Friday, April 5, 2024

Oh, Myyy!

Recently I was reading an article by Ramsay Lewis and Yuhong Dong in The Epoch Times titled Invisible Electromagnetic Fields: Do They Harm Your Health? My friend and colleague David Garfinkle once told me that whenever you see a book or article whose title is in the form of a question, the answer is always “no.” I assumed that would be the case for this article, and I began reading.

The article describes how citizens of Virginia Beach opposed an offshore renewable energy project, justifying their opposition in part because of possible health hazards from electric and magnetic fields produced by transmission cables.

The article started off well and discussed many of the issues described in Chapter 9 of Intermediate Physics for Medicine and Biology and in my book Are Electromagnetic Fields Making Me Ill? (which, by the way, does follow Garfinkle’s rule of the title question having “no” for an answer). Then, suddenly, Lewis and Dong took a bizarre turn. They wrote
In repeated experiments, Nobel Prize laureate Professor Luc Montagnier amazingly demonstrated that a low intensity electromagnetic field (EMF) of 7 HZ (similar to Schumann resonances), could produce DNA in a tube of pure water, simply by being adjacent to another tube containing DNA. In other words, he created something—DNA—out of nothing, simply by being close to DNA and adding low frequency EMFs.
Wait... What?! This sounded serious enough that I decided to look into it. After all, the idea was championed by one of the discovers of HIV, the virus responsible for AIDS.

Luc Montagnier in 2008
Prolineserver, GFDL 1.2, via Wikimedia Commons
I found a paper published by Montagnier and his coworkers (Montagnier et al., 2009, “Electromagnetic signals are produced by aqueous nanostructures derived from bacterial DNA sequences,” Interdisciplinary Sciences: Computational Life Sciences, Volume 1, Pages 81–90). Below I reproduce their abstract.
A novel property of DNA is described: the capacity of some bacterial DNA sequences to induce electromagnetic waves at high aqueous dilutions. It appears to be a resonance phenomenon triggered by the ambient electromagnetic background of very low frequency waves. The genomic DNA of most pathogenic bacteria contains sequences which are able to generate such signals. This opens the way to the development of highly sensitive detection system for chronic bacterial infections in human and animal diseases.
The key phrase in the abstract is “at high aqueous dilutions.” The authors repeatedly made 10:1 dilutions of the DNA solution. After 18 dilutions, the concentration of DNA should be 0.000000000000000001 times what it was originally. The purported electromagnetic wave effect persisted, even though there was no DNA left in the sample. The water “remembered” the DNA. It’s homeopathy all over again.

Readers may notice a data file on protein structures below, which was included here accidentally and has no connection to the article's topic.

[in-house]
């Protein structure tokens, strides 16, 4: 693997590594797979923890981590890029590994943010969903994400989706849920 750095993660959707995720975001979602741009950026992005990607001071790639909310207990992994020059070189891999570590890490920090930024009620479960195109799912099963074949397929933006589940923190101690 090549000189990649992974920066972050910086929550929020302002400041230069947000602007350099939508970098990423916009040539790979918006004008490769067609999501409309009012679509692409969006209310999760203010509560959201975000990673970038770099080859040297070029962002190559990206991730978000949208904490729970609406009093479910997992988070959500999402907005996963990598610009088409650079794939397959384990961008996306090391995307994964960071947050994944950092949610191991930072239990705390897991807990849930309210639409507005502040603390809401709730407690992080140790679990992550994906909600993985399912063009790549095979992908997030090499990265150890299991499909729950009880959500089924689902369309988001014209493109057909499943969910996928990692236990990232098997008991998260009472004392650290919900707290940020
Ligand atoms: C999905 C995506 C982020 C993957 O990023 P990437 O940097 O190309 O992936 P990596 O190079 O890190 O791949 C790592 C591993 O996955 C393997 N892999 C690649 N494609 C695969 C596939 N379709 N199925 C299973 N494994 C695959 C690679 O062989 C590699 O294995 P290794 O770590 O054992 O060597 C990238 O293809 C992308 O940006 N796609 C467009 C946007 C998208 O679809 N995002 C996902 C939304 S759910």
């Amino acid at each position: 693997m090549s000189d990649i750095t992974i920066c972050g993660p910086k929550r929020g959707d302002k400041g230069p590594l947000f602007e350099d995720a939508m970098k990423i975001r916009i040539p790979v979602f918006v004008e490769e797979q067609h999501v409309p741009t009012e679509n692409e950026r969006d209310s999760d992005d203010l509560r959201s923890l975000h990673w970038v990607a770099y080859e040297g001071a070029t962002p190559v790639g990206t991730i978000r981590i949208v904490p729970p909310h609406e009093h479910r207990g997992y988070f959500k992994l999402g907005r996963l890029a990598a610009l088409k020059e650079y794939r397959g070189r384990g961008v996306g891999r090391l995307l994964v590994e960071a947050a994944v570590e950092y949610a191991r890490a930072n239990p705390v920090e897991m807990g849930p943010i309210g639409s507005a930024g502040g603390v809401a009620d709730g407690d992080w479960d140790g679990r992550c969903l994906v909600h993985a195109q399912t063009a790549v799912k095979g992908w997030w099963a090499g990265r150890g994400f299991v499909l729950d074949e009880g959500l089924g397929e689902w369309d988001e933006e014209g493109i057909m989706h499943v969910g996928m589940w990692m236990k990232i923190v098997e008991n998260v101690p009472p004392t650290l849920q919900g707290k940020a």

Oh, Myyy! This is the worst sort of pseudoscience.

A 2010 interview in Science politely hinted that this idea is absurd.
Virologist and Nobel laureate Luc Montagnier announced earlier this month that, at age 78, he will take on the leadership of a new research institute at Jiaotong University in Shanghai. What has shocked many scientists, however, isn’t Montagnier’s departure from France but what he plans to study in China: electromagnetic waves that Montagnier says emanate from the highly diluted DNA of various pathogens…

But Montagnier’s new direction evokes one of the most notorious affairs in French science: the “water memory” study by immunologist Jacques Benveniste. Benveniste, who died in 2004, claimed in a 1988 Nature paper that IgE antibodies have an effect on a certain cell type even after being diluted by a factor of 10120. His claim was interpreted by many as evidence for homeopathy, which uses extreme dilutions that most scientists say can’t possibly have a biological effect. After a weeklong investigation at Benveniste’s lab, Nature called the paper a “delusion.”

Here’s part of the interview with Montagnier.

Q: You have called Benveniste a modern Galileo. Why? 

L.M.: Benveniste was rejected by everybody, because he was too far ahead. He lost everything, his lab, his money. … I think he was mostly right, but the problem was that his results weren’t 100% reproducible. 

Q: Do you think there’s something to homeopathy as well? 

L.M.: I can’t say that homeopathy is right in everything. What I can say now is that the high dilutions are right. High dilutions of something are not nothing. They are water structures which mimic the original molecules. We find that with DNA, we cannot work at the extremely high dilutions used in homeopathy; we cannot go further than a 10−18 dilution, or we lose the signal. But even at 10−18, you can calculate that there is not a single molecule of DNA left. And yet we detect a signal.

Why should we care about all this silliness? Wouldn’t it be better to just ignore it? Here’s the problem: Climate change is real. There’s a consensus among scientists that it’s a serious, man-made crisis that must be addressed. One way to fight climate change it is to build alternative sources of energy, such as offshore wind farms. Yet citizens and journalists are citing ridiculous nonsense like Montagnier’s water memory hypothesis to oppose wind farms. Quackery and voodoo science are being used to impede solutions to what may be the most dire challenge mankind has ever faced.

To quote Charles Dickens, “I’ll retire to bedlam.”

Co-discoverer of HIV Luc Montagnier dies aged 89. BBC News


What is Homeopathy, by Science Saves.


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